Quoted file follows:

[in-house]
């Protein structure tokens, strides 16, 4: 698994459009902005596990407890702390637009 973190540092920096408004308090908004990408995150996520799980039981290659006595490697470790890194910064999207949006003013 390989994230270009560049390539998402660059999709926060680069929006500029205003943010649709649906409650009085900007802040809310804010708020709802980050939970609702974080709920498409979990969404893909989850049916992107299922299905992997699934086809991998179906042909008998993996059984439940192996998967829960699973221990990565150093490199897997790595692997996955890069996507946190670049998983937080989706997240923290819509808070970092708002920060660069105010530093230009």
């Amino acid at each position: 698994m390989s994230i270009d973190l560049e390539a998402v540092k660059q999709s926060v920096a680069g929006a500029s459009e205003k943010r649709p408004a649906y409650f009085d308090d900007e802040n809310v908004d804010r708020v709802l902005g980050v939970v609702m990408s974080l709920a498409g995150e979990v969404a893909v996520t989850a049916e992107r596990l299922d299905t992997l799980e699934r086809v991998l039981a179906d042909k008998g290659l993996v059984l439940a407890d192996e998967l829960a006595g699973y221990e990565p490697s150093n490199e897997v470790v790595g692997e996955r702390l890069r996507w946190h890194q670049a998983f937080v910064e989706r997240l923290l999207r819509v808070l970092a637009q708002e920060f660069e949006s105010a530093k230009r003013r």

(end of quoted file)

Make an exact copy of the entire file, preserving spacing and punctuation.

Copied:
[in-house]
């Protein structure tokens, strides 16, 4: 698994459009902005596990407890702390637009 973190540092920096408004308090908004990408995150996520799980039981290659006595490697470790890194910064999207949006003013 390989994230270009560049390539998402660059999709926060680069929006500029205003943010649709649906409650009085900007802040809310804010708020709802980050939970609702974080709920498409979990969404893909989850049916992107299922299905992997699934086809991998179906042909008998993996059984439940192996998967829960699973221990990565150093490199897997790595692997996955890069996507946190670049998983937080989706997240923290819509808070970092708002920060660069105010530093230009």
């Amino acid at each position: 698994m390989s994230i270009d973190l560049e390539a998402v540092k660059q999709s926060v920096a680069g929006a500029s459009e205003k943010r649709p408004a649906y409650f009085d308090d900007e802040n809310v908004d804010r708020v709802l902005g980050v939970v609702m990408s974080l709920a498409g995150e979990v969404a893909v996520t989850a049916e992107r596990l299922d299905t992997l799980e699934r086809v991998l039981a179906d042909k008998g290659l993996v059984l439940a407890d192996e998967l829960a006595g699973y221990e990565p490697s150093n490199e897997v470790v790595g692997e996955r702390l890069r996507w946190h890194q670049a998983f937080v910064e989706r997240l923290l999207r819509v808070l970092a637009q708002e920060f660069e949006s105010a530093k230009r003013r």